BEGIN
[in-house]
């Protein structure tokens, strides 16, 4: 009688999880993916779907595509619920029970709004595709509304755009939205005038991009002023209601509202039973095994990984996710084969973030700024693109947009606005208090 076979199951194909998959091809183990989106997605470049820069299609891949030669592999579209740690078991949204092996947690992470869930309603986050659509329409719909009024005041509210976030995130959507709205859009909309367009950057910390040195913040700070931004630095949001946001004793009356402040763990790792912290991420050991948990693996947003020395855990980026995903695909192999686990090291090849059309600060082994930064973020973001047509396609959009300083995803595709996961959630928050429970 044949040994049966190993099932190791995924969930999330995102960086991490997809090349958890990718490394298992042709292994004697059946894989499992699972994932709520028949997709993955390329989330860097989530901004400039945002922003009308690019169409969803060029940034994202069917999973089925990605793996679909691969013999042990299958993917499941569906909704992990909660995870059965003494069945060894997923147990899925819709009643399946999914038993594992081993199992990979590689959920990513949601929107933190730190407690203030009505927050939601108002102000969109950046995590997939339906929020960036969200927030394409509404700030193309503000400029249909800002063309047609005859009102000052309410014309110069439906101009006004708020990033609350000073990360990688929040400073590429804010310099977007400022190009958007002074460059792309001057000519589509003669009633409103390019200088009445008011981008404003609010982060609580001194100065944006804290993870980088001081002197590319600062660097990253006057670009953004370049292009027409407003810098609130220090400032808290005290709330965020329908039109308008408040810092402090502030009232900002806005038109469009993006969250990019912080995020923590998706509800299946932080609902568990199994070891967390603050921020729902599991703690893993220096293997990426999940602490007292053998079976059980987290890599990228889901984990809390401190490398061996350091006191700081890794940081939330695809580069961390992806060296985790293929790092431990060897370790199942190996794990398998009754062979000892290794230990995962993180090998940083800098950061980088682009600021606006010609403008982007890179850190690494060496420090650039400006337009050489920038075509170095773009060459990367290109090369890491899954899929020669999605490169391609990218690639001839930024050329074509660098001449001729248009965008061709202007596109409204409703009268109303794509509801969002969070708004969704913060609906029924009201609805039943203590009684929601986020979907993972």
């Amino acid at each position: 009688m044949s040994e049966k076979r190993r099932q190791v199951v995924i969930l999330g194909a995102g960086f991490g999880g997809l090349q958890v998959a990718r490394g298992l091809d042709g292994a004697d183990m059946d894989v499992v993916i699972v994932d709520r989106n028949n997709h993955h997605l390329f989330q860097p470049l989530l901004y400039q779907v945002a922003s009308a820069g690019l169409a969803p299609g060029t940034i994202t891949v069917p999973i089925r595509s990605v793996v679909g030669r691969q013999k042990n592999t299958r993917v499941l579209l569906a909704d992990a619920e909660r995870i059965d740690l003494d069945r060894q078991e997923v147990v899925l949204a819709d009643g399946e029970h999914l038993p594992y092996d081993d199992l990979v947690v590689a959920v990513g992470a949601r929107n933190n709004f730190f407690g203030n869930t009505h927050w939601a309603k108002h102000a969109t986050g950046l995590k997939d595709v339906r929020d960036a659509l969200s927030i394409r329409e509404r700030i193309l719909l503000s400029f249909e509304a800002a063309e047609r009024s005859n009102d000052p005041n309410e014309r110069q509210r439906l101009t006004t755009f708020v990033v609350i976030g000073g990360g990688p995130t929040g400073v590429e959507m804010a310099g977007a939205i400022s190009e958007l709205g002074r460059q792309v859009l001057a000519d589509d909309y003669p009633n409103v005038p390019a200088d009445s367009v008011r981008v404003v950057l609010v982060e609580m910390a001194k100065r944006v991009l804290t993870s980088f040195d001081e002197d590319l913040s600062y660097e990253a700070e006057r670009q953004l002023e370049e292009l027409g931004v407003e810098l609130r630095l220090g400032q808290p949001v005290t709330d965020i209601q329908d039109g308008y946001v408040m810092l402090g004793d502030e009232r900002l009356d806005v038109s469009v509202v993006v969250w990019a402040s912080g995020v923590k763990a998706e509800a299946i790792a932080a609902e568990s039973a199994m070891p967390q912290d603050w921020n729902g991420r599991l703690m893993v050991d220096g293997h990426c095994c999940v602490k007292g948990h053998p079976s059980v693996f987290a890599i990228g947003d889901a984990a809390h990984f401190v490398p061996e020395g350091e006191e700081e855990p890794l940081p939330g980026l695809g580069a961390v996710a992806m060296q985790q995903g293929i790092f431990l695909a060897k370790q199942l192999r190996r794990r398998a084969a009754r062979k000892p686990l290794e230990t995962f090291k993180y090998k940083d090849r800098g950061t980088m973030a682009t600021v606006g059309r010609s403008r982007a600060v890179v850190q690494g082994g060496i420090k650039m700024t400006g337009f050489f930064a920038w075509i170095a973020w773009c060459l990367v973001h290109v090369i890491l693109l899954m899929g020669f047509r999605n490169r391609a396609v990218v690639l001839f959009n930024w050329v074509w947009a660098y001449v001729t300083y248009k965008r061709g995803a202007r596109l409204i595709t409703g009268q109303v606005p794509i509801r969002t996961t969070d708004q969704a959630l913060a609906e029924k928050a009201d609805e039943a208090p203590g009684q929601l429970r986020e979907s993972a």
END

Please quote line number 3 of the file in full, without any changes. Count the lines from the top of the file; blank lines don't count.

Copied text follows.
């Amino acid at each position: 009688m044949s040994e049966k076979r190993r099932q190791v199951v995924i969930l999330g194909a995102g960086f991490g999880g997809l090349q958890v998959a990718r490394g298992l091809d042709g292994a004697d183990m059946d894989v499992v993916i699972v994932d709520r989106n028949n997709h993955h997605l390329f989330q860097p470049l989530l901004y400039q779907v945002a922003s009308a820069g690019l169409a969803p299609g060029t940034i994202t891949v069917p999973i089925r595509s990605v793996v679909g030669r691969q013999k042990n592999t299958r993917v499941l579209l569906a909704d992990a619920e909660r995870i059965d740690l003494d069945r060894q078991e997923v147990v899925l949204a819709d009643g399946e029970h999914l038993p594992y092996d081993d199992l990979v947690v590689a959920v990513g992470a949601r929107n933190n709004f730190f407690g203030n869930t009505h927050w939601a309603k108002h102000a969109t986050g950046l995590k997939d595709v339906r929020d960036a659509l969200s927030i394409r329409e509404r700030i193309l719909l503000s400029f249909e509304a800002a063309e047609r009024s005859n009102d000052p005041n309410e014309r110069q509210r439906l101009t006004t755009f708020v990033v609350i976030g000073g990360g990688p995130t929040g400073v590429e959507m804010a310099g977007a939205i400022s190009e958007l709205g002074r460059q792309v859009l001057a000519d589509d909309y003669p009633n409103v005038p390019a200088d009445s367009v008011r981008v404003v950057l609010v982060e609580m910390a001194k100065r944006v991009l804290t993870s980088f040195d001081e002197d590319l913040s600062y660097e990253a700070e006057r670009q953004l002023e370049e292009l027409g931004v407003e810098l609130r630095l220090g400032q808290p949001v005290t709330d965020i209601q329908d039109g308008y946001v408040m810092l402090g004793d502030e009232r900002l009356d806005v038109s469009v509202v993006v969250w990019a402040s912080g995020v923590k763990a998706e509800a299946i790792a932080a609902e568990s039973a199994m070891p967390q912290d603050w921020n729902g991420r599991l703690m893993v050991d220096g293997h990426c095994c999940v602490k007292g948990h053998p079976s059980v693996f987290a890599i990228g947003d889901a984990a809390h990984f401190v490398p061996e020395g350091e006191e700081e855990p890794l940081p939330g980026l695809g580069a961390v996710a992806m060296q985790q995903g293929i790092f431990l695909a060897k370790q199942l192999r190996r794990r398998a084969a009754r062979k000892p686990l290794e230990t995962f090291k993180y090998k940083d090849r800098g950061t980088m973030a682009t600021v606006g059309r010609s403008r982007a600060v890179v850190q690494g082994g060496i420090k650039m700024t400006g337009f050489f930064a920038w075509i170095a973020w773009c060459l990367v973001h290109v090369i890491l693109l899954m899929g020669f047509r999605n490169r391609a396609v990218v690639l001839f959009n930024w050329v074509w947009a660098y001449v001729t300083y248009k965008r061709g995803a202007r596109l409204i595709t409703g009268q109303v606005p794509i509801r969002t996961t969070d708004q969704a959630l913060a609906e029924k928050a009201d609805e039943a208090p203590g009684q929601l429970r986020e979907s993972a």